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I think it is especially important for girls to get involved from a young age as all children have an innate curiosity, but many girls get turned off STEM subjects later on.


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Abby

Queen Annes student

How have your teachers inspired you about STEM? 

My physics teacher in particular inspired me just by sharing her own enthusiasm for science. She goes further into topics at GCSE level, so, instead of simply learning the lifecycle of stars, we went in-depth about what happens if you get near the event horizon of a black hole: spaghettification when the object becomes a long stream of atoms.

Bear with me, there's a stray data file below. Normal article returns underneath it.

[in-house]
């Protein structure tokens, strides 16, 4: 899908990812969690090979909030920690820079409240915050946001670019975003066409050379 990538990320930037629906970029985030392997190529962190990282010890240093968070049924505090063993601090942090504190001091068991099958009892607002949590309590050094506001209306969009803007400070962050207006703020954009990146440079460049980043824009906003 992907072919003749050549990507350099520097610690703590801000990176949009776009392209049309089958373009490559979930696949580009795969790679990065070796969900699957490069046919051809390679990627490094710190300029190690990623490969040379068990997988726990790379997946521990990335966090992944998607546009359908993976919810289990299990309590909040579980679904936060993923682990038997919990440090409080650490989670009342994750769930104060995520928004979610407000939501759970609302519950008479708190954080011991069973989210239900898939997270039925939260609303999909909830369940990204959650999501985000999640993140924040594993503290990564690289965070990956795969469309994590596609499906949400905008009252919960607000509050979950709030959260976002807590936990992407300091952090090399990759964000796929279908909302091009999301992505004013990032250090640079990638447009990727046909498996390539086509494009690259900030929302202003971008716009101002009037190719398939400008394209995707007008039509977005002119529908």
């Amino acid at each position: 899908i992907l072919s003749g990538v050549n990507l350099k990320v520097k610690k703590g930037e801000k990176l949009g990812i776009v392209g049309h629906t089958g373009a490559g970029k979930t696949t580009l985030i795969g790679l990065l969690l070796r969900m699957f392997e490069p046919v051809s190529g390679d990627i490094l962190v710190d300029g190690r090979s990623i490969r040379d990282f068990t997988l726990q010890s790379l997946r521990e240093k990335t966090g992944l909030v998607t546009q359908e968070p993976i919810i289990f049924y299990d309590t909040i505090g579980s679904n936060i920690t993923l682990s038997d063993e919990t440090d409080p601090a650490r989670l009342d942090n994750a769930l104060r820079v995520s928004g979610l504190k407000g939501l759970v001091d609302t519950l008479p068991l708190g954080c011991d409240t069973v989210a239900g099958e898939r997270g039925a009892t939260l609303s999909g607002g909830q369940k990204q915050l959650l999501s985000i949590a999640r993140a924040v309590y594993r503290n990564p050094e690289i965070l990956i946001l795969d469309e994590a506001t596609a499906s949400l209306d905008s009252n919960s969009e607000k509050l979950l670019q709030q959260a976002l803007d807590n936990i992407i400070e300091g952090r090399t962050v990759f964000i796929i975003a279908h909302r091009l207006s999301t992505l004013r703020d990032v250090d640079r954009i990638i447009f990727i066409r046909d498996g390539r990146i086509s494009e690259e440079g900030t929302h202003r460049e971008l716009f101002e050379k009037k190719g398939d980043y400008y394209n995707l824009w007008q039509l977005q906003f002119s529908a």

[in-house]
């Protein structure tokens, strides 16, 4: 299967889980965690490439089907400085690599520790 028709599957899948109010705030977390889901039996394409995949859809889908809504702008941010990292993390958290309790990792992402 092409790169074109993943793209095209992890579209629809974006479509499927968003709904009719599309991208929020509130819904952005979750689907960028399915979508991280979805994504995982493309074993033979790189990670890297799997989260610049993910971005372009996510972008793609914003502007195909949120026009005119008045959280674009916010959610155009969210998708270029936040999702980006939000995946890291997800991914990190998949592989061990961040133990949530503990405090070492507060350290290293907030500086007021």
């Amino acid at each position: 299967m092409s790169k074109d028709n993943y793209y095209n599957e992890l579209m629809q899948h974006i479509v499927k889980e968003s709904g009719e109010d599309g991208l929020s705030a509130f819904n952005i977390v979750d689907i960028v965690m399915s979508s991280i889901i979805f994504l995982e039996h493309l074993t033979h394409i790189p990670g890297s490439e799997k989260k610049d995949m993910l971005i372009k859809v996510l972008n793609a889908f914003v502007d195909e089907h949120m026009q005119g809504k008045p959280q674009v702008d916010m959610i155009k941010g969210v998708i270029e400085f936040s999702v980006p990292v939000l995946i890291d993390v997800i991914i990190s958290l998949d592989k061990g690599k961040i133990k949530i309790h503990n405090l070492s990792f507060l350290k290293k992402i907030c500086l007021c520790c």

What inspired you to get involved in STEM? 

I really enjoy science as a subject. I applied – and was selected – to go on a STEM tour last Easter, exploring top tech companies and the work they do. This includedNASA!Also, my school has explained the various career opportunities that could be possible after education.

How important was it to see real scientist working? 

I found it really important, only three women out of the 50 employees I met on the STEM tour were women. I felt that I needed to see this and it has motivated me to pursue a somewhat ‘trailblazing career’.

How has your school contributed to aiming high in an often male-dominated culture? 

Queen Anne’s has had many inspirational speakers over the years who have encouraged me to explore STEM. There are lots of posters around school about careers in STEM and teachers give us opportunities we are able to explore during summer.

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